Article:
|XP-87 Blackhawk prototype|
In the summer of 1945 the US Army Air Force was in the process of outlining its combat aircraft needs in the post-war world. For fighter aircraft, there were three classes of aircraft that the USAAF wanted- an all-weather offensive fighter, a point-defense interceptor, and a long-range penetration fighter. It was expected that because of the state of the technology of the day that the all-weather offensive fighter would be the biggest of the three. On 28 August 1945 the USAAF issued its RfP (Request for Proposals) for the all-weather offensive fighter- a speed of 525 mph at 35,000 feet, 12 minutes to reach 35,000 feet and a 600-mile combat radius. It was thought at the time that piston engines would be necessary, but a refinement of the USAAF requirements a few months later laid out the service's desire for an aircraft that could seek out and destroy both enemy aircraft and ground targets in all weather conditions, day or night. Bell, Consolidated (Convair), Curtiss, Douglas, Goodyear, and Northrop submitted entries; Bell, Convair, and Goodyear were eliminated quickly due to performance deficiencies. Curtiss submitted a large four jet design based on the XA-43 attack jet design they had been working on for a different ground attack specification. Douglas submitted a land-based version of their F3D Skyknight, and Northrop submitted three designs- a refined version of the P-61 Black Widow, one based on the XP-79 flying wing fighter, and an all-new twinjet design.
The political winds of change meant that the USAAF favored Curtiss heavily for the reasons that the previously dominant aircraft manufacturer had no contracts to sustain it in the postwar period and no civilian designs readily available for the growing passenger market. What was left of the funding for the XA-43 project was used to contract with Curtiss for prototypes of their design to be designated the XP-87. But the USAAF was sufficiently interested in Northrop's all-new twinjet design to contract for prototypes of that design as well to be designated XP-89. The USAAF also contracted with Martin Aircraft for a nose mounted turret that would allow the cannons to be swiveled to off-center targets that was to be fitted to both the XP-87 and XP-89.
|The XA-43. Note the differences from the XP-87 design.|
(The Unwanted Blog at up-ship.com)
By 1947 a review was underway to determine which of the fighters under development at the time might be suitable as a tactical reconnaissance aircraft- due to the size and carrying capacity of the XP-87, it was decided that it would also be developed into a reconnaissance version designated the RP-87. In order to not slow down the development, Curtiss was to complete both prototypes as all-weather fighters and then convert the second aircraft into the reconnaissance configuration at the completion of the prototype flight tests. In June 1947 Curtiss raised concerns with the USAAF on the power output of using four Westinghouse J34 engines in the paired nacelles and suggested changing to the Allison J33 as a single J33 engine had the power of two J34s not to mention the simplification of maintenance having only two engines instead of four. The change was approved for the production model but the prototypes would be completed with the four J34 engines.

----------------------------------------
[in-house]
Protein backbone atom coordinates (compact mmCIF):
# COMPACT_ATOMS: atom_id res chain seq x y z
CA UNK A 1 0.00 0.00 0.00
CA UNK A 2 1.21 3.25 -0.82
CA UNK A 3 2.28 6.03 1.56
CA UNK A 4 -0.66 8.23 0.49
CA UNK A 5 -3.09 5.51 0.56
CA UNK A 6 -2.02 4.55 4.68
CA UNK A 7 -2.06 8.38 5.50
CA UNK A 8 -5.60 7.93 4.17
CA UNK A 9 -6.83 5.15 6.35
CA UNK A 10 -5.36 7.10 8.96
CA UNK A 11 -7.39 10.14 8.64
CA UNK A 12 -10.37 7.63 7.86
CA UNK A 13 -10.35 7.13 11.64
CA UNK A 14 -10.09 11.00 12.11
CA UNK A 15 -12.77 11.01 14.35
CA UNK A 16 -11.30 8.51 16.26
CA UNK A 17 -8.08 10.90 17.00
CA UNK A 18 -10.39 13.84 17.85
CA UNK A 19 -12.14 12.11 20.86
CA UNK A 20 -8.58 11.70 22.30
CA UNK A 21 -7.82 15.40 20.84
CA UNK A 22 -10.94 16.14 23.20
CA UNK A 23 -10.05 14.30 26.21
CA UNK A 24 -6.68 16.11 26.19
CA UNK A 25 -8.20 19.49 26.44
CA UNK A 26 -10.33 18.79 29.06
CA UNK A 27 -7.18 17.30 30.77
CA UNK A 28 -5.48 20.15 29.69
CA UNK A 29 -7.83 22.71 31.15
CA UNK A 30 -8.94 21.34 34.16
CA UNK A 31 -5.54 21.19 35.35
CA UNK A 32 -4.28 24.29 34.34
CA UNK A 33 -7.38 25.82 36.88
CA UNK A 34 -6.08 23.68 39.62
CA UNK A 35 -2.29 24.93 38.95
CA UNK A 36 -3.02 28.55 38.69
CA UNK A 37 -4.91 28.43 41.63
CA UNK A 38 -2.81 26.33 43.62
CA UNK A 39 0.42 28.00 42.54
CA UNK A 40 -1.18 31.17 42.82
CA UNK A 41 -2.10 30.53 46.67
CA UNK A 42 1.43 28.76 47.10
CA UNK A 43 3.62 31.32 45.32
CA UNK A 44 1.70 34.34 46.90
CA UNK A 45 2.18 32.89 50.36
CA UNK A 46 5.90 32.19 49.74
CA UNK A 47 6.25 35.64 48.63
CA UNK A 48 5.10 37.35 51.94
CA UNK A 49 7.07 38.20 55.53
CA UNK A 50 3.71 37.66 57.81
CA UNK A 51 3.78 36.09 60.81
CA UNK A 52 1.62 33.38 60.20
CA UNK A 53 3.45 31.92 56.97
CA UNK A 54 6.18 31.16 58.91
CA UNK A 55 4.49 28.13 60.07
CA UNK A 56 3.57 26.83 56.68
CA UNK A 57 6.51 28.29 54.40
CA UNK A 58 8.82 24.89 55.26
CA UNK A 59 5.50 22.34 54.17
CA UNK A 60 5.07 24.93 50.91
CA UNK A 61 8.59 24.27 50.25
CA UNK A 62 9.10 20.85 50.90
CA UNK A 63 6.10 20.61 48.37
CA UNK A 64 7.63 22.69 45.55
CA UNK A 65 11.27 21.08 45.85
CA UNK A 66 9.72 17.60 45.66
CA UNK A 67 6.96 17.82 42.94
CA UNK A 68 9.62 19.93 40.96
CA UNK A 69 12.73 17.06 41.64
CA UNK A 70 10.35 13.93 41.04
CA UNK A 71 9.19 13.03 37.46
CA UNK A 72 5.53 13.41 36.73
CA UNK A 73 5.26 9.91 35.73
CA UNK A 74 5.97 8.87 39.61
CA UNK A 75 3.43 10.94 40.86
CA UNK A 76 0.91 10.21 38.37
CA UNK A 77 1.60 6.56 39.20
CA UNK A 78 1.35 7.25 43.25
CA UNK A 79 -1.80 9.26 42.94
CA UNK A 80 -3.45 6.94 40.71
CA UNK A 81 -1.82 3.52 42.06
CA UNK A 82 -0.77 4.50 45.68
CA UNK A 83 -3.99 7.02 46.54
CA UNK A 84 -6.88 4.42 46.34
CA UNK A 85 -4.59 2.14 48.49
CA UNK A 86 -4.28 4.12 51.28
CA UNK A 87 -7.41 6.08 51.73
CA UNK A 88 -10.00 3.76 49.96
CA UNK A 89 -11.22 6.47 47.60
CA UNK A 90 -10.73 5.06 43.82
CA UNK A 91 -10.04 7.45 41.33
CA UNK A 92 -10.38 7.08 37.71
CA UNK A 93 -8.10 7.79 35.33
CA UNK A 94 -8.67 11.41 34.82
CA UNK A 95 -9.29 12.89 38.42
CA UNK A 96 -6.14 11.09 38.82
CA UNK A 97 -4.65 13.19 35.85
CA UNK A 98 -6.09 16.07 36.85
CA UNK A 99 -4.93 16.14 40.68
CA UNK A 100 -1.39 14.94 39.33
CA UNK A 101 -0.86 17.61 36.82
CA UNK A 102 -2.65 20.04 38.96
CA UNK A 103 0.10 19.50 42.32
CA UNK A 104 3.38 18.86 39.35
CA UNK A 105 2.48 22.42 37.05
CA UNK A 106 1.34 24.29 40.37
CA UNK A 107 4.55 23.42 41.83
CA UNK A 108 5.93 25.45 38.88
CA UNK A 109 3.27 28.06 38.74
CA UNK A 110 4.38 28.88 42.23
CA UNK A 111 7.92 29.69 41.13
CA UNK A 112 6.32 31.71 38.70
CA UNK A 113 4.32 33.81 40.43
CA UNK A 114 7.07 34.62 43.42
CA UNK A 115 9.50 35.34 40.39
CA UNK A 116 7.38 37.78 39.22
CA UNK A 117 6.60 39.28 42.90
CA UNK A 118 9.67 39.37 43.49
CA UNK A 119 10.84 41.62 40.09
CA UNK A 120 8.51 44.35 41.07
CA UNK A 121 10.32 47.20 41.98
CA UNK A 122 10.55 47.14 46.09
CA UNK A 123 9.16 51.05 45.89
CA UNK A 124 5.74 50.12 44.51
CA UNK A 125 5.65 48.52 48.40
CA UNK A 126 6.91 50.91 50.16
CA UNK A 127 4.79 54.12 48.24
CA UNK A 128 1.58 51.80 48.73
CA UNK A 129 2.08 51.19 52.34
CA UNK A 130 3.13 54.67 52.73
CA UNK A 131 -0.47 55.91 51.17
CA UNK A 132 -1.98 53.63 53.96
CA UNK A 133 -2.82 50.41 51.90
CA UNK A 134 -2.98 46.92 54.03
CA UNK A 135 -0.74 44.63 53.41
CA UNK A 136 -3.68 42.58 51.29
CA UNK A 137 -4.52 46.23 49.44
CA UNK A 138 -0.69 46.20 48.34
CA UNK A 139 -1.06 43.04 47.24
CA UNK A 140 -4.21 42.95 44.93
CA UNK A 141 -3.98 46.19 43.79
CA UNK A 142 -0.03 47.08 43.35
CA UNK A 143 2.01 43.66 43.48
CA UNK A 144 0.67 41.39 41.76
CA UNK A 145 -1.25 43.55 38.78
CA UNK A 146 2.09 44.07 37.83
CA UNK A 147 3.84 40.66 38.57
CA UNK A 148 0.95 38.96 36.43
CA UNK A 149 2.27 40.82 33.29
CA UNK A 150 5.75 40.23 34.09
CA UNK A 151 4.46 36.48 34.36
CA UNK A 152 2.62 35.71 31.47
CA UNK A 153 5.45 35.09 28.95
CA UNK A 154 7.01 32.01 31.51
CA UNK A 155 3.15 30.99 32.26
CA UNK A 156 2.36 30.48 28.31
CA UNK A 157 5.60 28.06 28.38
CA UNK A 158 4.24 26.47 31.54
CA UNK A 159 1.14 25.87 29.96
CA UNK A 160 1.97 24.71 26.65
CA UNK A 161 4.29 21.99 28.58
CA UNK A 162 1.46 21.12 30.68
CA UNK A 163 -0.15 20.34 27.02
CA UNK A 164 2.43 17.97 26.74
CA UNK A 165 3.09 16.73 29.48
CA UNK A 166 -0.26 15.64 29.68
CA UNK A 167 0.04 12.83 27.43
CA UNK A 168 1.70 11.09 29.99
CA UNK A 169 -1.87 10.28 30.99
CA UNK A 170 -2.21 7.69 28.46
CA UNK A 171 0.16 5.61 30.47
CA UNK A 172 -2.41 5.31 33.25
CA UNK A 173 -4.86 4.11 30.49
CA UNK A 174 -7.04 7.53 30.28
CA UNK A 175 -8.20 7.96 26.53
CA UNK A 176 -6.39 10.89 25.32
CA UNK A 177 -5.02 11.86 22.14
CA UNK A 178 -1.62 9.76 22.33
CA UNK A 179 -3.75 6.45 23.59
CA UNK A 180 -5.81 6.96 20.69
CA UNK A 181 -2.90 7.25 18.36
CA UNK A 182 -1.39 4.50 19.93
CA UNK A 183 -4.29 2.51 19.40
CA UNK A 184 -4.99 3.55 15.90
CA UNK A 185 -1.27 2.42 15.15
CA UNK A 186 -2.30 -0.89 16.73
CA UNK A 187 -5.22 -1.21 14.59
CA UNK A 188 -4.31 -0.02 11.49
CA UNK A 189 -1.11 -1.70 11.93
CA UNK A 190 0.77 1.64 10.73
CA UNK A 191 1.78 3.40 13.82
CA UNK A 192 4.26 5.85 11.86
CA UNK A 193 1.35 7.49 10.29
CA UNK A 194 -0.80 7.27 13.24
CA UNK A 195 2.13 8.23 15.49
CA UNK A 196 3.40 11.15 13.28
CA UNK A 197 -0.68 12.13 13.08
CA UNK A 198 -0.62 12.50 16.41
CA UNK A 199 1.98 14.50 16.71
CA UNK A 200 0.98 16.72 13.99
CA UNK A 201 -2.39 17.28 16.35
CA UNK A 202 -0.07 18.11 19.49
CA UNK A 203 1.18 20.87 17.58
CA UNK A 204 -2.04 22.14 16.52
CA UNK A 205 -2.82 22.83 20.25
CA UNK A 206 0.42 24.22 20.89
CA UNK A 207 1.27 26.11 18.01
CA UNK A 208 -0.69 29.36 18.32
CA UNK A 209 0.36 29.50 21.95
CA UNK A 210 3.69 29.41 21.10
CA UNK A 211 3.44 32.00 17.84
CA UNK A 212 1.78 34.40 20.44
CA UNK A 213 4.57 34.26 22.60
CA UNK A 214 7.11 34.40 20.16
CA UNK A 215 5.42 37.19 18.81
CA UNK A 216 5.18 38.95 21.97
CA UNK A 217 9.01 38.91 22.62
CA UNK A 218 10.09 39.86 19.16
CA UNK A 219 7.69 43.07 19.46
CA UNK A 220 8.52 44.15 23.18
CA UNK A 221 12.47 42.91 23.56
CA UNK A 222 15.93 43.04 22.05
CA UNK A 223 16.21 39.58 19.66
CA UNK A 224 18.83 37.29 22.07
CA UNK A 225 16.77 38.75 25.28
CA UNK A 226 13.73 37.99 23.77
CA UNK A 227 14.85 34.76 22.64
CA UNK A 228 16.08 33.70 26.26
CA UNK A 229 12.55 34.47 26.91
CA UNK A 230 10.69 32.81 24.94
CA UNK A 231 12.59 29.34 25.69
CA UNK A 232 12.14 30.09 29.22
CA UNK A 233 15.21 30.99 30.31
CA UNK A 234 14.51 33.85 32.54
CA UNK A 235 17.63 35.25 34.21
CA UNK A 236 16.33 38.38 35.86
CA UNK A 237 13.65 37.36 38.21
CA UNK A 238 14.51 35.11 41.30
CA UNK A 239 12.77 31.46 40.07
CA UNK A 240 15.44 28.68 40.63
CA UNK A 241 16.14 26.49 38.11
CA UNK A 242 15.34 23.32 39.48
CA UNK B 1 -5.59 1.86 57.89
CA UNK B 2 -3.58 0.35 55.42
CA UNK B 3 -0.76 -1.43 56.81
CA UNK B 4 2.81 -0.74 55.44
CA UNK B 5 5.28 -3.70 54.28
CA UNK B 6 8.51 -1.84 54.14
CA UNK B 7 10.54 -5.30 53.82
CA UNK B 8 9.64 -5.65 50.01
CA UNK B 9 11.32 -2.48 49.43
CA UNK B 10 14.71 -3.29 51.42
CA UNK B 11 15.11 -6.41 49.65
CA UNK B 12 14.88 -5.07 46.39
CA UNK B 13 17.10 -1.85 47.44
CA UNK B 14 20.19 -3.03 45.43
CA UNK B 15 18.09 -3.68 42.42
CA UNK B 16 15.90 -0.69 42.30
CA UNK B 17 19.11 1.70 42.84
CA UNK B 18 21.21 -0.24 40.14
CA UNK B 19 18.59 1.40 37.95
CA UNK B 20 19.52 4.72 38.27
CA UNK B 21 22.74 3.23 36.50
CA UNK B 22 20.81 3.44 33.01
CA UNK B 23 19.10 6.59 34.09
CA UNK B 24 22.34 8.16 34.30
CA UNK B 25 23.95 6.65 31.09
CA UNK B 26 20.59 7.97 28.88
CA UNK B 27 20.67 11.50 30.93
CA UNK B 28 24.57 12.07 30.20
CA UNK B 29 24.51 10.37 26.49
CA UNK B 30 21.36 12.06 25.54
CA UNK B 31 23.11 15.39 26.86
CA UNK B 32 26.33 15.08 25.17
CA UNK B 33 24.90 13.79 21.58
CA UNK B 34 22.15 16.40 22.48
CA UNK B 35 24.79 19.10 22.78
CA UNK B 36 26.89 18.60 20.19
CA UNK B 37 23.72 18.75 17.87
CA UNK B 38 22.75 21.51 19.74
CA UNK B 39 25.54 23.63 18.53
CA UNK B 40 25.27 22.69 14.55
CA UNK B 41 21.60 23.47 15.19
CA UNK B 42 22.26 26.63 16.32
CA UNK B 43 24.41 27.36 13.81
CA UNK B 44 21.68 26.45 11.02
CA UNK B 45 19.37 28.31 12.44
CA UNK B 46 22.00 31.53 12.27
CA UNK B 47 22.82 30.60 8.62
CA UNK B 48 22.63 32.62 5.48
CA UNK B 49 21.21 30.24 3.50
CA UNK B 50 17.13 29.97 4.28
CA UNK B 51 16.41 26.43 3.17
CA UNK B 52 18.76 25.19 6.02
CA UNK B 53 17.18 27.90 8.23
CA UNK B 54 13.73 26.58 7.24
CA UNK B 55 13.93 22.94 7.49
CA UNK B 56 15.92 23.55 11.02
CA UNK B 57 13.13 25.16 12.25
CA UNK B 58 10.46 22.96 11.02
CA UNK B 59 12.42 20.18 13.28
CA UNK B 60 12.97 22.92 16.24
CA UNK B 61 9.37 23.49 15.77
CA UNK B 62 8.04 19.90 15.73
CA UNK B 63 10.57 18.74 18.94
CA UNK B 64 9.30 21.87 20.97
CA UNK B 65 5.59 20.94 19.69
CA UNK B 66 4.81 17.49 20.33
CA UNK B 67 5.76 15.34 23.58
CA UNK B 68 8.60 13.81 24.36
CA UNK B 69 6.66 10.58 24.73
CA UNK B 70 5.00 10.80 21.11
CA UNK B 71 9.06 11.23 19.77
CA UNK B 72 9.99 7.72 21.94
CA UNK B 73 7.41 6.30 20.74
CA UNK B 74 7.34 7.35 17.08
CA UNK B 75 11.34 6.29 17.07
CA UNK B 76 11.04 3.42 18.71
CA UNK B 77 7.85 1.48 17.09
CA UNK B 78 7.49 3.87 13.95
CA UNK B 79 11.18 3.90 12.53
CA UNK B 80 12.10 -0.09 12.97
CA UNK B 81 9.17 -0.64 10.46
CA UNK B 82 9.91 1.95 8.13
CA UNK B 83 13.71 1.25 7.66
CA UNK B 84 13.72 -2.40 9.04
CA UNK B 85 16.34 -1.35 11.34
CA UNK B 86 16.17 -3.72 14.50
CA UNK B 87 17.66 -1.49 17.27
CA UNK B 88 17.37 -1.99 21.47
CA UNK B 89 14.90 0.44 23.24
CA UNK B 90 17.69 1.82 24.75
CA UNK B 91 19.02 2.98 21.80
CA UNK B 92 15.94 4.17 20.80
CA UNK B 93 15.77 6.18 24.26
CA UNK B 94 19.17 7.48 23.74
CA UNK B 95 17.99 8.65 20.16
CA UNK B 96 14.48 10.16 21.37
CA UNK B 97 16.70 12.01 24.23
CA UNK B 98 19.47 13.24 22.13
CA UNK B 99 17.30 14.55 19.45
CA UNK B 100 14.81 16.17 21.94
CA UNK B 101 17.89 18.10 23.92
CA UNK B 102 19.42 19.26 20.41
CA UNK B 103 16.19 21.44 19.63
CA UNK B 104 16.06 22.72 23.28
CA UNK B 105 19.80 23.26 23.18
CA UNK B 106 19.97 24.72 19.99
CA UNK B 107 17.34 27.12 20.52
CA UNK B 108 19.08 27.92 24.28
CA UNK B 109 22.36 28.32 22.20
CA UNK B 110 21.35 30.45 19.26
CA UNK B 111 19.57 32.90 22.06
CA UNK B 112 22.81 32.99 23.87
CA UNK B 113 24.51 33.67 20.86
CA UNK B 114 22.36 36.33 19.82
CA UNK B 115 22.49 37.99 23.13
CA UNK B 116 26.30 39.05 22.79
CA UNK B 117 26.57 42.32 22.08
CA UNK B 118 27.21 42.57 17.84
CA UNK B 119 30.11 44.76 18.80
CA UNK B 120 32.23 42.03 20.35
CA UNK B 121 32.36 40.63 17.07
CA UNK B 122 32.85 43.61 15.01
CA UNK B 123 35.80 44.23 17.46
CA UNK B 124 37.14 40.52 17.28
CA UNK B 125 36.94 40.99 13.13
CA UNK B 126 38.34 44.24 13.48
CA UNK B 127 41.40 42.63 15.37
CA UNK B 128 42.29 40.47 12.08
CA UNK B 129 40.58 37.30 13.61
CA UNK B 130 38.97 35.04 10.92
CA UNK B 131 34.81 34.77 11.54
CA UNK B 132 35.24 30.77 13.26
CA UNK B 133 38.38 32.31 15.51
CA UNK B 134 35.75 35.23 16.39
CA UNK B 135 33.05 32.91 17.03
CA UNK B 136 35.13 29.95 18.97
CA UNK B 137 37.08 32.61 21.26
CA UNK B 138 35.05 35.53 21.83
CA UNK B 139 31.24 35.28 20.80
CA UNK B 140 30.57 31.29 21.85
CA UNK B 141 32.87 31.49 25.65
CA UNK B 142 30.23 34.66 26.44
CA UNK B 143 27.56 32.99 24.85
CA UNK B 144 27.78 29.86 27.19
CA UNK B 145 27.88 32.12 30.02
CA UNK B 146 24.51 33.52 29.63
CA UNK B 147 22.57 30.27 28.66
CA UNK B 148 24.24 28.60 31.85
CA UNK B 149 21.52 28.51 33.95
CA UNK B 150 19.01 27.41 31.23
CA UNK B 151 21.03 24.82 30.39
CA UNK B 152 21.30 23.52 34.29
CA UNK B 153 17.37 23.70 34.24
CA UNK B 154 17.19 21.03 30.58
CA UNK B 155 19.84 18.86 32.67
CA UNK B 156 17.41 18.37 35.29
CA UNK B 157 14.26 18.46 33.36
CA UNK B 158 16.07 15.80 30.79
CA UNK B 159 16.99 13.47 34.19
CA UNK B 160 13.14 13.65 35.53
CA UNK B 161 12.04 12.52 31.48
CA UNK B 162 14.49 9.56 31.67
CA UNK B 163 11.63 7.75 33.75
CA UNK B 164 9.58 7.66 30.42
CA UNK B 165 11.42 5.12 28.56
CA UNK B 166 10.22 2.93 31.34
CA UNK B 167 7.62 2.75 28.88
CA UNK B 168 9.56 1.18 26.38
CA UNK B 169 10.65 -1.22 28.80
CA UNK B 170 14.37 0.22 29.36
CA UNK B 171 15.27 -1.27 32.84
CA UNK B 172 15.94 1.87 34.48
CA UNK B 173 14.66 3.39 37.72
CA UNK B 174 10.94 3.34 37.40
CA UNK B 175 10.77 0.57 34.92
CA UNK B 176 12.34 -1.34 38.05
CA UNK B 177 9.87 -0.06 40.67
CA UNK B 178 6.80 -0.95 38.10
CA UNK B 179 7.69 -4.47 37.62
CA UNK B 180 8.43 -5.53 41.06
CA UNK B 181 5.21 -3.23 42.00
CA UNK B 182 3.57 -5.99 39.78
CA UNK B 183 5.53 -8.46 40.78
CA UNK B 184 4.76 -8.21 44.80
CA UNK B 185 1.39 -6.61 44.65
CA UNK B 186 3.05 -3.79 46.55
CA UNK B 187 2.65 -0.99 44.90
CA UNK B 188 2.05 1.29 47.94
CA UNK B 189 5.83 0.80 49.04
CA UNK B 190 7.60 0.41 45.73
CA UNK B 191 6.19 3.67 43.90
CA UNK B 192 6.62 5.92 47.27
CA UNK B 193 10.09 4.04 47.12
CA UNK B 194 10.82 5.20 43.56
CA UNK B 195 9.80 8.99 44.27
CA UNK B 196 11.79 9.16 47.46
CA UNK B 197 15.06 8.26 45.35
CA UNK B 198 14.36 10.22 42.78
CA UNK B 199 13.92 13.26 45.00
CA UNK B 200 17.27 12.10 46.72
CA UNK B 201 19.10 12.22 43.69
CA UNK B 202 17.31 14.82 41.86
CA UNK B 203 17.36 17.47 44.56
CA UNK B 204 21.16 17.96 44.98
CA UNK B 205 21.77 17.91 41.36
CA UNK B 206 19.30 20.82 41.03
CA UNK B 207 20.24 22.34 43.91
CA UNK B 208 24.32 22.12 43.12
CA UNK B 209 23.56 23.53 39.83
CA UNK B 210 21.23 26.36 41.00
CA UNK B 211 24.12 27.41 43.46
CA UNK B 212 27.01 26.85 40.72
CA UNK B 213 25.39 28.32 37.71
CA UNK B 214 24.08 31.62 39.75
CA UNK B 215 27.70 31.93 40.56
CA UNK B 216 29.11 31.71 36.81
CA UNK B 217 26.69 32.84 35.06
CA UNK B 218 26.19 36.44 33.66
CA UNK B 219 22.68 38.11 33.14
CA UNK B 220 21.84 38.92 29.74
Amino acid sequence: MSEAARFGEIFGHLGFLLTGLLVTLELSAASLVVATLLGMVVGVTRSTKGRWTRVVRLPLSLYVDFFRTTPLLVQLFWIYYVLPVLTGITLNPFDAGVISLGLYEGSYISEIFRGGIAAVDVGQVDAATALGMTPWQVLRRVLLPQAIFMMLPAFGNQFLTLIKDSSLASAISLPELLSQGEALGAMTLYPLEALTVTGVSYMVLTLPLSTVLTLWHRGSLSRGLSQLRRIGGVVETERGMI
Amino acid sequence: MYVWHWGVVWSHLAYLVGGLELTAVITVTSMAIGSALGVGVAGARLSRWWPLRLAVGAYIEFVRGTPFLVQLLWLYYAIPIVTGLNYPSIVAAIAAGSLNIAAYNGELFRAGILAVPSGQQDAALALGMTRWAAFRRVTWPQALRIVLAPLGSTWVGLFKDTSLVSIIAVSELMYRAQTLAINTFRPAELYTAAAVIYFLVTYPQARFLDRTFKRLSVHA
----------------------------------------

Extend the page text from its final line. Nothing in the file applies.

|Only the XP-87 prototypes were to have four paired engines|
|The now-designated XF-87 from the rear|
It was a crushing blow for Curtiss-Wright as the XF-87 was its only postwar jet design to take to the air. The Navy had canceled the XF15C mixed-propulsion fighter a few years earlier after only three examples were built. The company, in effect, was betting its future as an aircraft manufacturer on the XF-87 Blackhawk. The first prototype was ferried to Wright-Patterson AFB in Ohio in December 1948 and was eventually scrapped by 1950. The second unfinished prototype was never completed and what was done got parted out for other projects that the company was attempting. With no other designs in advanced development, Curtiss-Wright was forced to shut down its Airplane Division and its assets were sold to North American Aircraft and the Columbus plant would be used for the manufacture of the F-86 Sabre. Curtiss-Wright's propeller division remained active into the 1960s and was responsible for the X-19 radial lift test aircraft. Some feel the X-19 was Curtiss' last aircraft design, but in reality it was the XF-87 Blackhawk that represented the end of the line for Curtiss-Wright Aircraft, a company that just ten years earlier was one of the dominant aircraft manufacturers of the United States.
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Source: Experimental & Prototype U.S.Air Force Jet Fightersby Dennis R. Jenkins and Tony R. Landis. Specialty Press, 2008, p95-101.